State Bar of South Dakota

Ethics Opinion 95-15

September 22, 1995

FACTS

Attorneys A and B share office space. Attorney A has a secretary whose salary is paid entirely by him and she is considered an employee of Attorney A. The secretary worked for Attorney A for a year, at which time the employment relationship broke down, and the secretary was terminated on the same day as she submitted her resignation.

Directly after this time, the ex-secretary filed a sexual harassment claim with the South Dakota Department of Commerce and Regulation, Division of Human Rights, against Attorney A. In response, Attorney A filed an answer to the claim. Attorney B looked over, and edited Attorney A’s answer, but at no time was retained as counsel for Attorney A. It was, and is currently understood, that Attorney A is acting as his own counsel.

Subsequently, the Division of Human Rights has initiated an investigation into the ex-secretary’s claims. During the course of the investigation, an interview has been requested of Attorney B, who was a witness to the claims made. Attorney B has concerns about the propriety of his answering any questions in light of the confidential nature of the attorney-client relationship, if any, that may exist between Attorney A and Attorney B.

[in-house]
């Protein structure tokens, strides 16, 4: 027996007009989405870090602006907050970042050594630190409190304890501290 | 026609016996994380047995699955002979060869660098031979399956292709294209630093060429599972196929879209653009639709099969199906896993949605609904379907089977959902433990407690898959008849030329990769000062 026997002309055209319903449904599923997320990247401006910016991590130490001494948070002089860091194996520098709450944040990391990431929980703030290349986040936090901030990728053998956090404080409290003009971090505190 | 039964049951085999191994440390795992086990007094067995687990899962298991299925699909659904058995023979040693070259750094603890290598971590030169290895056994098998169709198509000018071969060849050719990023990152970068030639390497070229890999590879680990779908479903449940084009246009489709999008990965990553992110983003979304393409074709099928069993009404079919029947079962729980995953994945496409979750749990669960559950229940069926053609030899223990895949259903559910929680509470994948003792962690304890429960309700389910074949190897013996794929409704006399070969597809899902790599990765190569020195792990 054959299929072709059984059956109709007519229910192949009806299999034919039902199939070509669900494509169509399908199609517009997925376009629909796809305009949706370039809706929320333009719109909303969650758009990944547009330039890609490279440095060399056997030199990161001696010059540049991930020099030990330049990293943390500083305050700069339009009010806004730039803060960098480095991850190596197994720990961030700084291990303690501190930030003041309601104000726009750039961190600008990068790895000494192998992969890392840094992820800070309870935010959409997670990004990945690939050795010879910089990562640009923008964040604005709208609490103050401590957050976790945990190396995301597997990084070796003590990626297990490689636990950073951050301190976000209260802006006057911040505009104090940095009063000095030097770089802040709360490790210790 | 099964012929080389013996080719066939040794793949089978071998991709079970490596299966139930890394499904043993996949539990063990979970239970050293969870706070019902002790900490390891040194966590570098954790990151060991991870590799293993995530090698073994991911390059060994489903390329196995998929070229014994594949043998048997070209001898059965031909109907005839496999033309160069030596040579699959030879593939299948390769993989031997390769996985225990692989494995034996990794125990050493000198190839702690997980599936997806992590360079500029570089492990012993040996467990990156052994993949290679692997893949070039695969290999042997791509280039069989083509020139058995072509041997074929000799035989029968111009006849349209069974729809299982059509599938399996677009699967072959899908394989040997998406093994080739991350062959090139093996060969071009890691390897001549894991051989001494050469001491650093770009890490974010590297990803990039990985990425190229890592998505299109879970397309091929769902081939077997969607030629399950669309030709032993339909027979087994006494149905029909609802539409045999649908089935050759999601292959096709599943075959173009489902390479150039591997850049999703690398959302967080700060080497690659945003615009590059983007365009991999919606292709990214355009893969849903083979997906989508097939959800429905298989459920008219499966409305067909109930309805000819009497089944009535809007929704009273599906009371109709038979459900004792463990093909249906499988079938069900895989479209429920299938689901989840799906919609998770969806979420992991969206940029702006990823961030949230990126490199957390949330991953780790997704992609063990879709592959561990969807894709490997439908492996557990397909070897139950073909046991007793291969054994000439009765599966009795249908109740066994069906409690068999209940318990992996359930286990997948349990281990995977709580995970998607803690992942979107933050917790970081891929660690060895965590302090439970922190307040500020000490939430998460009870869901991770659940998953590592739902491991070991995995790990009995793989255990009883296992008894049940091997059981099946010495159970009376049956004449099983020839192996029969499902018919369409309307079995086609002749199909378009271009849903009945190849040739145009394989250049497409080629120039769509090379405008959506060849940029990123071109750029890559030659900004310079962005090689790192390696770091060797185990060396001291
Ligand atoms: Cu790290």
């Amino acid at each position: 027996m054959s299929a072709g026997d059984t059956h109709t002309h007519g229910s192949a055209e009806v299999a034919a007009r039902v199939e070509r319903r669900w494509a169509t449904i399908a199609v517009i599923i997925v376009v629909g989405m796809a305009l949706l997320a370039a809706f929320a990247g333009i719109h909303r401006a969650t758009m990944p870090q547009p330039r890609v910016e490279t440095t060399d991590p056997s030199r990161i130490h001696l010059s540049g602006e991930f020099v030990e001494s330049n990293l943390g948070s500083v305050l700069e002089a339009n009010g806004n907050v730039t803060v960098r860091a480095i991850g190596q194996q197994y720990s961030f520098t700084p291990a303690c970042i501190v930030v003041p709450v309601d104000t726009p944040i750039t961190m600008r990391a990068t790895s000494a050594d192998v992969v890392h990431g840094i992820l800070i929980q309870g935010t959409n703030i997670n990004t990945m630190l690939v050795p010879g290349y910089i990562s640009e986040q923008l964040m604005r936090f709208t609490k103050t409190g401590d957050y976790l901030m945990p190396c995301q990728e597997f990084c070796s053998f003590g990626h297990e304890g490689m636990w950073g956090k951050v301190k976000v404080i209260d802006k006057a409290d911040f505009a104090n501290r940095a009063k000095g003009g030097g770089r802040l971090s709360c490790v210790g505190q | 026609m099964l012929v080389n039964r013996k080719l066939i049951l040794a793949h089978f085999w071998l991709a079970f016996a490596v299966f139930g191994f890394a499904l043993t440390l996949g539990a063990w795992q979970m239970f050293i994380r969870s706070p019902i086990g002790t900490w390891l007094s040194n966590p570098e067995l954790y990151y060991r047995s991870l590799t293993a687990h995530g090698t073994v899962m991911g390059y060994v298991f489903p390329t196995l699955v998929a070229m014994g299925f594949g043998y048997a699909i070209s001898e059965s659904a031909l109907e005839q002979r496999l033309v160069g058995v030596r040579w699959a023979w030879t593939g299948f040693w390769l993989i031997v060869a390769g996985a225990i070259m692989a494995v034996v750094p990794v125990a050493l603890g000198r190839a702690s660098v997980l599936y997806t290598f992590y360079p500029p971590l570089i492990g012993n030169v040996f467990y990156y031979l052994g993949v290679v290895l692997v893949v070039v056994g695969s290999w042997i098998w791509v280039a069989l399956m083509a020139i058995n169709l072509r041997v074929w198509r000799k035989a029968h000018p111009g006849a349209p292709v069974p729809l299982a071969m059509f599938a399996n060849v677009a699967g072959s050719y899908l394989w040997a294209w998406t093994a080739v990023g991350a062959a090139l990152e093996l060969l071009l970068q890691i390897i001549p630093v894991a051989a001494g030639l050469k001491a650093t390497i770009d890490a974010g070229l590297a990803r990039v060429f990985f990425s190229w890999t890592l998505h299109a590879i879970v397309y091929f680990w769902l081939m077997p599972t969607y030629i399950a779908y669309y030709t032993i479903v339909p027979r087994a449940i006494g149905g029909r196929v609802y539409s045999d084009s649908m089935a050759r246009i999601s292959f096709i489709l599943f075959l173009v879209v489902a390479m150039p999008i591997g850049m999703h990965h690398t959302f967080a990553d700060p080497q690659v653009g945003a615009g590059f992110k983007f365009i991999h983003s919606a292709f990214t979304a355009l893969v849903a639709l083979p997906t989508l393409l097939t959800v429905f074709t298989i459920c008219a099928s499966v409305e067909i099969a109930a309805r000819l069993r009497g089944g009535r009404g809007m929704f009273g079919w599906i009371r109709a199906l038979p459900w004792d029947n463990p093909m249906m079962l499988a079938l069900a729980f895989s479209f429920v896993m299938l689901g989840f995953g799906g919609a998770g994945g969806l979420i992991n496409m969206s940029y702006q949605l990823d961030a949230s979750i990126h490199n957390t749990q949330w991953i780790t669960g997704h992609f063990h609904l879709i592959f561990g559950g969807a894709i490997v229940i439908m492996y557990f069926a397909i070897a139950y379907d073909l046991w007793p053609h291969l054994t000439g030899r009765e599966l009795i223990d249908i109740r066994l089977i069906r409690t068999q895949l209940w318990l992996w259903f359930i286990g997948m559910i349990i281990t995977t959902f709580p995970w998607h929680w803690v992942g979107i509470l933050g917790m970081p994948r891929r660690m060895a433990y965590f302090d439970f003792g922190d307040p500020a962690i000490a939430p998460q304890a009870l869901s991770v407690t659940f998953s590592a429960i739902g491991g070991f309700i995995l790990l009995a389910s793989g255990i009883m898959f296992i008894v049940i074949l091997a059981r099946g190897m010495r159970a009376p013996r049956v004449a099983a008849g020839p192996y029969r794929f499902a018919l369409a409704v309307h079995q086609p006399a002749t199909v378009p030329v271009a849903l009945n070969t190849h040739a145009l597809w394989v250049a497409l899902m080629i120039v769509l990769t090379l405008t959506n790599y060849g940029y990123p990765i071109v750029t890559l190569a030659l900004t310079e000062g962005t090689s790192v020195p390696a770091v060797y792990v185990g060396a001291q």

OPINION

The answer to your question turns on whether or not an attorney-client relationship has been formed between Attorney A and Attorney B. This Committee has previously defined “client” and “confidential communication” in Ethics Opinion 93-15 adopting the definitions contained in SDCL 19-13-2. In light of the above, it is the opinion of this Committee that the only confidential communication that could have been in the attorney-client context in this matter was when Attorney A asked Attorney B for assistance in reviewing the answer to the charge. Any information which Attorney B learned while assisting Attorney A in preparing his answer is protected by the attorney-client relationship and fits within the definition of a confidential communication. This information should not be revealed to the Division of Human Rights without Attorney A first waiving the attorney-client privilege.

You have also asked this Committee relative to the applicability of Rule 3.7. The only application of Rule 3.7 under these facts is that Attorney B cannot represent Attorney A nor the former secretary if, in fact, Attorney s has information and may be called as a potential witness.

Michael S. McKnight
Chair, Ethics Committee
State Bar of South Dakota